International Journal of Current Research and Review (IJCRR)

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IJCRR - Vol 06 Issue 21, November

Pages: 15-17

Date of Publication: 11-Nov-2014

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Author: Takkallapalli Anitha

Category: Healthcare

Abstract:An anomalous artery was seen arising from the arch of aorta and coursed upwards to the isthmus of thyroid gland. In the same cadaver, on further exposure of blood vessels supplying the thyroid gland, it is observed that the left inferior thyroid artery was absent. Though the incidence of thyroid ima artery arising from brachio cephalic trunk and subclavian artery was reported earlier, this is a rare finding where the artery arose from arch of aorta with absence of left inferior thyroid artery.

Keywords: Blood supply of thyroid, Inferior thyroid artery, Arch of aorta

Full Text:

Arteria thyroidea ima is a small, inconstant but important artery of thyroid gland. In addition to thyroid, the artery may also supply the thymus gland and neck viscera [1]. It is present in 3% of cases and when present, it emerges from brachio cephalic trunk, the arch of Aorta, the subclavian artery, right common carotid artery or internal mammary artery [2]. Krudy et al stated that an additional midline artery to the thyroid posing a threat in cervico surgical operations was first described by Neubauer in 1772 and so was named Neubauers artery [3]. Hollishead (1962) described an accessory artery replacing the inferior thyroid artery as thyroid ima artery [4]. The knowledge of thyroid ima artery plays a significant role in neck surgeries [5].

The thyroid ima artery in this case report was observed in an embalmed adult male cadaver, aged 53 years, during routine dissection in the department of Anatomy at Chalmeda Anand Rao Institute of Medical Sciences, Bommakal , Karimnagar. During the neck dissection, an anomalous artery was observed in front of trachea, ascending upwards to reach the isthmus of thyroid gland. On further exposure of thorax and tracing the artery to its origin, it was noticed that this slender artery arose from the upper margin of arch of aorta and coursed towards isthmus without giving any branches. On further dissection to expose the blood vessels of thyroid gland, it is observed that the inferior thyroid artery on the left side was absent. The right inferior thyroid artery had normal origin and course.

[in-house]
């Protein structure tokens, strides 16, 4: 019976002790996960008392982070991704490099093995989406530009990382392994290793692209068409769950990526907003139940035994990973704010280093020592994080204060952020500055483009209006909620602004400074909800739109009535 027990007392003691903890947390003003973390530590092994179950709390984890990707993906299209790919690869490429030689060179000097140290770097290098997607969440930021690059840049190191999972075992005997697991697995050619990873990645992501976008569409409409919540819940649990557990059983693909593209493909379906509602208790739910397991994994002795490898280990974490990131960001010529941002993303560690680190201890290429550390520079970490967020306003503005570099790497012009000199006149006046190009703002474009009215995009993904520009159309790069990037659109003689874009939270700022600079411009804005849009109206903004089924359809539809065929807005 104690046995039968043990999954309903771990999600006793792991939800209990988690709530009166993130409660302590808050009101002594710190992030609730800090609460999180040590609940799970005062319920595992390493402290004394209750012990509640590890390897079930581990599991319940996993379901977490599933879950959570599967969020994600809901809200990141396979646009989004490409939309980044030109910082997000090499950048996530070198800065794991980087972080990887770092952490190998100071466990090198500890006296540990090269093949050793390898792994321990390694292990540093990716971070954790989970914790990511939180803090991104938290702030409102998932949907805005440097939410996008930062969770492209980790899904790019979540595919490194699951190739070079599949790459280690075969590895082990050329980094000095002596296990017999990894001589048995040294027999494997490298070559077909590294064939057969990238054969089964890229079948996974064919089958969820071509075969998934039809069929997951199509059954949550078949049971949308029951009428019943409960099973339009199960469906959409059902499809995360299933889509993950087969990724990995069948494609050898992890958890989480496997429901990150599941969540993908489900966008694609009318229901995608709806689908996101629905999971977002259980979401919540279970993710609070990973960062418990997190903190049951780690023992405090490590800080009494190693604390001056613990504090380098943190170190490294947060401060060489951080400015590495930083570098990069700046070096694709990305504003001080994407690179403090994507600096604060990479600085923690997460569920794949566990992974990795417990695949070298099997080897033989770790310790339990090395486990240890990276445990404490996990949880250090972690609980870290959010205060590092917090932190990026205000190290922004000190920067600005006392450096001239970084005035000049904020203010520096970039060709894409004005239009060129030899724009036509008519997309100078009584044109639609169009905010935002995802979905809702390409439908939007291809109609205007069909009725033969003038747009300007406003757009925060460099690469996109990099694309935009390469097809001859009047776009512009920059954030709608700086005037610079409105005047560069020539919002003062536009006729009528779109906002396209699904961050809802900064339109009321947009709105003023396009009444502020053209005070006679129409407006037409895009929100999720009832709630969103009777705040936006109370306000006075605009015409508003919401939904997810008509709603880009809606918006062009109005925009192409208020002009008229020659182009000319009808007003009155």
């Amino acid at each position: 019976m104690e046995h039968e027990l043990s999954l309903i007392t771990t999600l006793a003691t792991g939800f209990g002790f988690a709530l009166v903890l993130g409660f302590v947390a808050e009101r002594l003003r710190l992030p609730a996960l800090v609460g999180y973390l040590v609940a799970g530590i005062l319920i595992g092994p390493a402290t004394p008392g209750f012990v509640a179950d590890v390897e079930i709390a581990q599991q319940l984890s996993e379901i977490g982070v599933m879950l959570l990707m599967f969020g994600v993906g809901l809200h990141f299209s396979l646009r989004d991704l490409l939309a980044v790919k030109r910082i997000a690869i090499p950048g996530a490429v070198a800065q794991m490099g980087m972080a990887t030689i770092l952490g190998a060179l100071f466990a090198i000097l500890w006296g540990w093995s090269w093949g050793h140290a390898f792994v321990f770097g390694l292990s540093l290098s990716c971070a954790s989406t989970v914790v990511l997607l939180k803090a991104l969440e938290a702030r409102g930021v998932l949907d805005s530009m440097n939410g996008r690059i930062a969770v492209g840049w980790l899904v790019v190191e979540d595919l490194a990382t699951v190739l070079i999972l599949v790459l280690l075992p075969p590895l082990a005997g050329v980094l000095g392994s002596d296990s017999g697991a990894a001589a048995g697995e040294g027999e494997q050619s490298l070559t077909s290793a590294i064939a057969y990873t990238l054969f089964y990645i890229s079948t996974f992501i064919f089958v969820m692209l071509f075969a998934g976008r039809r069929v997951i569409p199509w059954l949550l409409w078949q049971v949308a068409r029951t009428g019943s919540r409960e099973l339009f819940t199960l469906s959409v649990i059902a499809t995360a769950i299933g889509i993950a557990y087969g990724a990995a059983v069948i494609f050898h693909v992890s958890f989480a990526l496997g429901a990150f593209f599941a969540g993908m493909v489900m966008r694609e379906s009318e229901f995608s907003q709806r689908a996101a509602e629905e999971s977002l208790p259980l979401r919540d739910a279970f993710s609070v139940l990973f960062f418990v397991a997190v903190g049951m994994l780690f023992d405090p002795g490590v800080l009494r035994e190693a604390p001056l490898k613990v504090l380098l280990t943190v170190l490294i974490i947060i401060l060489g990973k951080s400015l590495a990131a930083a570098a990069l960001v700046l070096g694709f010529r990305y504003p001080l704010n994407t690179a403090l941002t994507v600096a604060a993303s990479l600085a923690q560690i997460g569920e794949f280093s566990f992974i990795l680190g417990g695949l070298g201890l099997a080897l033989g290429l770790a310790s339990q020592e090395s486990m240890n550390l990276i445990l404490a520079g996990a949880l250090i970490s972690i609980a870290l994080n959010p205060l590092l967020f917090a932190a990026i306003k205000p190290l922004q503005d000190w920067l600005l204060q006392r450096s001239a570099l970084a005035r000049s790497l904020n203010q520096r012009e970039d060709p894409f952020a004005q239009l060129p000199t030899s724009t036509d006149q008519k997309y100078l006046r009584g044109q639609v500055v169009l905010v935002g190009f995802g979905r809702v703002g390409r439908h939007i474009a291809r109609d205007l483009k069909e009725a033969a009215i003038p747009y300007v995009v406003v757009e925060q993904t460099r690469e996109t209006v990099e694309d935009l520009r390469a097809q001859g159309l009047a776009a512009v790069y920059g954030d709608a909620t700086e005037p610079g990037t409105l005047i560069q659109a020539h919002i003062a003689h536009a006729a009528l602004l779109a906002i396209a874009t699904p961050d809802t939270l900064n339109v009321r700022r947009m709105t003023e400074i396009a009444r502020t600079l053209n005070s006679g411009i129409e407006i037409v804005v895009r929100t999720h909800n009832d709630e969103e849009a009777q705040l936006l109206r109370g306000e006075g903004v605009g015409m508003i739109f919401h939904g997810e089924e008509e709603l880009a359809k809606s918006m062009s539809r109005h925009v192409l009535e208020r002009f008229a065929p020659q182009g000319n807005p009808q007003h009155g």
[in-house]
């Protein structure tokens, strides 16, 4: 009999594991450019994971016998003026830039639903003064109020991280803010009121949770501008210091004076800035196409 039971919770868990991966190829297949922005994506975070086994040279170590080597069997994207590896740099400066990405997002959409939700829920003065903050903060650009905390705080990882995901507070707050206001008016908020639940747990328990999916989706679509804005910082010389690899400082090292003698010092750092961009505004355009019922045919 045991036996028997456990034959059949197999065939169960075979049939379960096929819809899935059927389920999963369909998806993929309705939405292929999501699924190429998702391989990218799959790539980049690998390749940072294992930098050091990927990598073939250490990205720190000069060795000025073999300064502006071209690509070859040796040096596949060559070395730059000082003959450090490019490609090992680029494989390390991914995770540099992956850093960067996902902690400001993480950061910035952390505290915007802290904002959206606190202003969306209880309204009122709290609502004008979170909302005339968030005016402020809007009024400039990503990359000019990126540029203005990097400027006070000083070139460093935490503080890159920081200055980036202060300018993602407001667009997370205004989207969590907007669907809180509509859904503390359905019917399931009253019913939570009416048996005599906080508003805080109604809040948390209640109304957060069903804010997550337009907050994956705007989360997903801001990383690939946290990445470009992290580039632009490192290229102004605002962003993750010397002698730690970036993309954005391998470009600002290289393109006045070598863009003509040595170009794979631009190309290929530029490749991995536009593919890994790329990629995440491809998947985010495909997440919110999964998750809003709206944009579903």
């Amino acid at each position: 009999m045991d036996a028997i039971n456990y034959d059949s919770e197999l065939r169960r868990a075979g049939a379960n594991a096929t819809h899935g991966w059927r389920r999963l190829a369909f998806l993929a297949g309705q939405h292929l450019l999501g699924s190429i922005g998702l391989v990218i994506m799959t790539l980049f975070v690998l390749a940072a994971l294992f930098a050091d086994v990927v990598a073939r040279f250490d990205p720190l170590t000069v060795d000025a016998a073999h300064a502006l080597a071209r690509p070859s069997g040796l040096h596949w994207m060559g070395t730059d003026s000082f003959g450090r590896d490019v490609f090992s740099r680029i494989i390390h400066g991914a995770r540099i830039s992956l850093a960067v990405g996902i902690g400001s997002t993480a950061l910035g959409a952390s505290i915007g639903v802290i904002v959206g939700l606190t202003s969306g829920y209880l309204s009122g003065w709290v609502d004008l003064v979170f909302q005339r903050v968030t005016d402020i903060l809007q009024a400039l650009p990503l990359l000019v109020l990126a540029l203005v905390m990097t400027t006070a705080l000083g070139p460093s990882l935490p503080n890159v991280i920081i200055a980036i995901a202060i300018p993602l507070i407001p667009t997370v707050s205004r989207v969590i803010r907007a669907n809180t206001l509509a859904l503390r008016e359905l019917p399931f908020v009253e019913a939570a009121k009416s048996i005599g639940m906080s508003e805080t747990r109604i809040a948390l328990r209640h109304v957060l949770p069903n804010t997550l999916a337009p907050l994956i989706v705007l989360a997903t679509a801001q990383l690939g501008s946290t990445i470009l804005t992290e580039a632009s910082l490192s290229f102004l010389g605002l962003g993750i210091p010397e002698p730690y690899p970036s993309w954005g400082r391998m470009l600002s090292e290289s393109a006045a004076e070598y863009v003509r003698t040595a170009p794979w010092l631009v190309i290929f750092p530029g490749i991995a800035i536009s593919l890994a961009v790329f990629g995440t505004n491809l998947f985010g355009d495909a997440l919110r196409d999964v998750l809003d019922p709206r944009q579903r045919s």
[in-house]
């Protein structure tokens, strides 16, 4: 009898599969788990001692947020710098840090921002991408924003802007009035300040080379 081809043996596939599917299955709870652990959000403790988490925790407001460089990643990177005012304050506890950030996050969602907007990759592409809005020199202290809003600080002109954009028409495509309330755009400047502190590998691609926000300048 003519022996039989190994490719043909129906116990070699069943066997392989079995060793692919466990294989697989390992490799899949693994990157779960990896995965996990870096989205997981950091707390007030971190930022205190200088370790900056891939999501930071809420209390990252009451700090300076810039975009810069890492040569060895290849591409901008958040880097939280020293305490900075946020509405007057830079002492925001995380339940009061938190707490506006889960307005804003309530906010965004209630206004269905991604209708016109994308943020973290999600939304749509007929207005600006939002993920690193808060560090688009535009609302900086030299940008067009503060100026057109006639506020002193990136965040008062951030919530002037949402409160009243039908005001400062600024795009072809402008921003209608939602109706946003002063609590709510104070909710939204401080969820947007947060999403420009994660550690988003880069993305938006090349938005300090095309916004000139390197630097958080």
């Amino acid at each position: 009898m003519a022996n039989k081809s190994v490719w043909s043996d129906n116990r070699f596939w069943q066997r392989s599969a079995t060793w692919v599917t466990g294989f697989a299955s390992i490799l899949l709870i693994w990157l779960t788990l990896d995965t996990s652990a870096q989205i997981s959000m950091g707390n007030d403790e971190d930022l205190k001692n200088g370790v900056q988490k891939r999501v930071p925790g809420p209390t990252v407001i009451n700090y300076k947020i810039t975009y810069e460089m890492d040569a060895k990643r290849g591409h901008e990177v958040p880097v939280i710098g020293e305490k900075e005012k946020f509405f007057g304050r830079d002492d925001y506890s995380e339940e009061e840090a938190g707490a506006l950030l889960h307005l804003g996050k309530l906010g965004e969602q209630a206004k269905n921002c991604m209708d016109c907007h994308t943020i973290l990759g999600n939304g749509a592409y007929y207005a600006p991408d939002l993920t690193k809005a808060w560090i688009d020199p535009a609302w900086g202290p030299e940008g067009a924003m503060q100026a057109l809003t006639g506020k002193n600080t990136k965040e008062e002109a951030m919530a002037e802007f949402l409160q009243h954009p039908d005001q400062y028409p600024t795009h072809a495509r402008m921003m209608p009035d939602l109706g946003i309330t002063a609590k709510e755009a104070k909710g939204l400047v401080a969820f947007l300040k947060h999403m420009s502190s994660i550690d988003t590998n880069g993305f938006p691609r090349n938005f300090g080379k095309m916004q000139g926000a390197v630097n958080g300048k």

The thyroid ima artery is the inconstant third artery that supplies blood to the isthmus of the thyroid gland. The calibre of thyroid ima artery may be as large as the inferior thyroid artery or merely a small twig. A review of literature shows marked degree of variability in the frequency, the site of origin and the size of thyroid ima artery. The incidence varies from 1.5 to 12’2% [6]. The commonest site of origin of the thyroid ima artery is from the innominate artery [1.9 to 6%] followed by right common carotid artery in 1.4% to 1.7 % [7]; from the arch of aorta on left side in 0.36 %[4] . Bilateral thyroid ima arteries have been reported by Gruber. [7]. Faller et al observed that in 60% of 100 sides that they investigated and reported, the incidence of absence of inferior thyroid artery has been 0.20% to 5.9 % When an inferior thyroid artery is absent, its place is usually taken by a branch of superior thyroid artery of same side or the inferior thyroid artery of other side or is taken by thyroid ima artery [6].The present study coincides with the above observation.

Phylogenitically, the thyroid gland has a rich network of nutrient vessels. During development many vessels disappear except the superieor and inferior thyroid arteries, persistirng as the regular supply. Occasionally a part of the original vascular network connecting the brachiocephalic, the arch of aorta and carotids may persist and by fusion may either supplement or substitute for the regular arteries as the thyroid ima arterty. [8]

The knowledge of the course of the thyroid ima artery is important for surgeons while performing neck surgeries or during tracheostomy procedures [9] . Atypical branching of vessels can cause intraoperative bleeding and /or post operative hematoma by damaging the thyroid ima artery [10]. The knowledge of this artery is necessary in angiography done as a preoperative requisite in the thyroid and parathyroid surgeries, which could be missed if this artery is not selectively injected.

The thyroid ima artery cannot be undermined in clinical practice as per its vulnerability to be accidentally cut or injured during tracheostomies or mediastinoscopy leading to uncontrollable haemorrhage.

Author acknowledges the immense help received from the scholars whose articles are cited and included in references of this manuscript. The authors are also grateful to author/editors/publishers of all those articles, journals and books from where the literature for this article has been reviewed and discussed.


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